Adverse Reactions - The most frequently reported adverse reactions (incidence ≥20%) were: infusion reactions (48%), fatigue (39%), nausea (27%), back pain (23%), pyrexia (21%), cough (21%), and upper respiratory tract infection (20%).

      Serious adverse reactions were reported in 51 (33%) patients. The most frequent serious adverse reactions were pneumonia (6%), general physical health deterioration (3%), and pyrexia (3%).

      DRUG INTERACTIONS - No drug interaction studies have been performed

      About the Janssen Pharmaceutical Companies
      At the Janssen Pharmaceutical Companies of Johnson & Johnson, we are working to create a world without disease. Transforming lives by finding new and better ways to prevent, intercept, treat and cure disease inspires us. We bring together the best minds and pursue the most promising science. We are Janssen. We collaborate with the world for the health of everyone in it. Learn more at Follow us at and

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      Cautions Concerning Forward-looking Statements

      This press release contains “forward-looking statements” as defined in the Private Securities Litigation Reform Act of 1995, regarding product development, including planned clinical trials under a new collaboration agreement. The reader is cautioned not to rely on these forward-looking statements. These statements are based on current expectations of future events. If underlying assumptions prove inaccurate or known or unknown risks or uncertainties materialize, actual results could vary materially from the expectations and projections of Janssen Biotech, Inc., Janssen Research & Development, LLC and/or Johnson & Johnson. Risks and uncertainties include, but are not limited to: the potential that the expected benefits and opportunities related to the collaboration may not be realized or may take longer to realize than expected; challenges inherent in product research and development, including the uncertainty of clinical success and obtaining regulatory approvals; uncertainty of commercial success for new products or new indications; competition, including technological advances, new products and patents attained by competitors; challenges to patents; changes to applicable laws and regulations, including global health care reforms; and trends toward health care cost containment. A further list and description of these risks, uncertainties and other factors can be found in Johnson & Johnson’s Annual Report on Form 10-K for the fiscal year ended January 3, 2016, including in Exhibit 99 thereto, and the company’s subsequent filings with the Securities and Exchange Commission. Copies of these filings are available online at, or on request from Johnson & Johnson. None of the Janssen Pharmaceutical Companies or Johnson & Johnson undertakes to update any forward-looking statement as a result of new information or future events or developments.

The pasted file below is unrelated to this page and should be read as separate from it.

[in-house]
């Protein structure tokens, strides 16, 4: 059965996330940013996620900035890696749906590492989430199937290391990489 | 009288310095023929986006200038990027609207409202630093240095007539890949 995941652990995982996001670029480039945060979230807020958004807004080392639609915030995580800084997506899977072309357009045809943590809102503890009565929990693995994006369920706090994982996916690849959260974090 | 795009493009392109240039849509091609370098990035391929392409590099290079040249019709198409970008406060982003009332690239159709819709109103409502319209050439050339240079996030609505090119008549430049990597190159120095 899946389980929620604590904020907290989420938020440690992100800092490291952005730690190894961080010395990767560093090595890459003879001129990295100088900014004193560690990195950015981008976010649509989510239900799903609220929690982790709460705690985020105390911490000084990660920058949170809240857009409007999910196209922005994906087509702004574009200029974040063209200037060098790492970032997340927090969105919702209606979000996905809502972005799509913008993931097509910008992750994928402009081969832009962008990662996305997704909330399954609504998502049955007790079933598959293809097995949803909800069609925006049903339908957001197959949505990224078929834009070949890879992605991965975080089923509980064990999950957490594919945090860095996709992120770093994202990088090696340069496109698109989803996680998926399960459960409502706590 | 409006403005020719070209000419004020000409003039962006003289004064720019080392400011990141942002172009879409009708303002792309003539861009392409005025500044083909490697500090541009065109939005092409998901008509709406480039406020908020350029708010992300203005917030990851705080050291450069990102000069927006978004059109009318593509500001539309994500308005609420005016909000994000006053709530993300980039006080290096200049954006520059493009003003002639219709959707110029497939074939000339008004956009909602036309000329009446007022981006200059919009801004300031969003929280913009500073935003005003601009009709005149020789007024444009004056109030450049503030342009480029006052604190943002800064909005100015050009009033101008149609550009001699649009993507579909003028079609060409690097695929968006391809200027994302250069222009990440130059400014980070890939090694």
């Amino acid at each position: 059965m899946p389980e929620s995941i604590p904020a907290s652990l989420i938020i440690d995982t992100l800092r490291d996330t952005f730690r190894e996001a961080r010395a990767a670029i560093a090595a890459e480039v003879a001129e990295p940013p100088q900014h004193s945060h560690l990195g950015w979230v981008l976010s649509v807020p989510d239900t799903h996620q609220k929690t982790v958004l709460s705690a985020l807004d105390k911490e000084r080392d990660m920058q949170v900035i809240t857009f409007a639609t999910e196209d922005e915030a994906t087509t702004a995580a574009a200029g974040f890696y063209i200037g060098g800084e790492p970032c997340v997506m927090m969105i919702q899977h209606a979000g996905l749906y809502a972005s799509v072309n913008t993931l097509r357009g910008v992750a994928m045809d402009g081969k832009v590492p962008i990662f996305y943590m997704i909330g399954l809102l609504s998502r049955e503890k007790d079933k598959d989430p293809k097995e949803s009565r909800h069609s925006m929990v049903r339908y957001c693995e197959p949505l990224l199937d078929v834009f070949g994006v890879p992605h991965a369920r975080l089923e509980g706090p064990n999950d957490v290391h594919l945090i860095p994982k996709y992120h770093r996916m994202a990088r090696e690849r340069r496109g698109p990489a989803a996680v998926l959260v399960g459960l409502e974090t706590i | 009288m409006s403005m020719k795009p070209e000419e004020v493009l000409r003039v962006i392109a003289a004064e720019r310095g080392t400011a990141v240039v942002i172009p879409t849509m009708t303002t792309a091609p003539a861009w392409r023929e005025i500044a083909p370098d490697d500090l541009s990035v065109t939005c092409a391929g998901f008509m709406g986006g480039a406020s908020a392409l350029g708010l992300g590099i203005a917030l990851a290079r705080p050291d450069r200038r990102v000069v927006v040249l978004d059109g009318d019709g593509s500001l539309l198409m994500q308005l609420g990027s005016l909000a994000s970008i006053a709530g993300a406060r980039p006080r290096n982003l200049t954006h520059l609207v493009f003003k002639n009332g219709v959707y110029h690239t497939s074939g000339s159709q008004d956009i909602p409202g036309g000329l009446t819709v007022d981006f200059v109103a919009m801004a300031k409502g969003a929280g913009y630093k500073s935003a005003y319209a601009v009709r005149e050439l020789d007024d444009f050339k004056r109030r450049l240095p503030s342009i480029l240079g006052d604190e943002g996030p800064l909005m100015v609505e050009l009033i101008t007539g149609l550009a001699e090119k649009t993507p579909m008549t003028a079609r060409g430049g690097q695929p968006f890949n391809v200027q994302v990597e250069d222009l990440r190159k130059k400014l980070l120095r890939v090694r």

[1] Janssen Biotech, Inc. “Janssen Biotech Announces Global License and Development Agreement
      for Investigational Anti-Cancer Agent Daratumumab.” Issued August 30, 2012.
      [2] Janssen Biotech, Inc. “DARZALEX® (daratumumab) Approved by U.S. FDA: First Human Anti-CD38 Monoclonal Antibody Available for the Treatment of Multiple Myeloma.” Issued November 16, 2015.
      [3] DARZALEX Prescribing Information, November 2015.
      [4] Janssen Biotech, Inc. “Janssen Submits Application to U.S. FDA to Expand Indication for Daratumumab (DARZALEX®).” Issued August 17, 2016.
      [5] Janssen Research & Development, LLC. “Daratumumab (DARZALEX®) Granted Breakthrough Therapy Designation by U.S. Food and Drug Administration (FDA) for Use in Combination with Standard of Care Regimens for Patients with Multiple Myeloma.” Issued July 25, 2016.
      [6] Fedele G et al. CD38 Ligation in Peripheral Blood Mononuclear Cells of Myeloma Patients Induces Release of Protumorigenic IL-6 and Impaired Secretion of IFNγ Cytokines and Proliferation. Mediators Inflamm. 2013;2013:564687
      [7] American Cancer Society. Available at: “Multiple Myeloma Overview.” Accessed November 2015.
      [8] Kumar, SK et al. Leukemia. 2012 Jan; 26(1):149-57.
      [9] National Cancer Institute. “NCI Dictionary of Cancer Terms: Refractory.” Available at: Accessed November 2015.
      [10] Richardson, et al. “The Treatment of Relapsed and Refractory Multiple Myeloma.” ASH Education Book January 1, 2007 vol. 2007 no. 1 317-323.
      [11] National Cancer Institute. “NCI Dictionary of Cancer Terms: Relapsed.” Available at: Accessed November 2015.
      [12] GLOBOCAN 2012. “Estimated Cancer Incidence, Mortality and Prevalence Worldwide: Number of New Cancers in 2015.” Available at: Accessed August 2016.”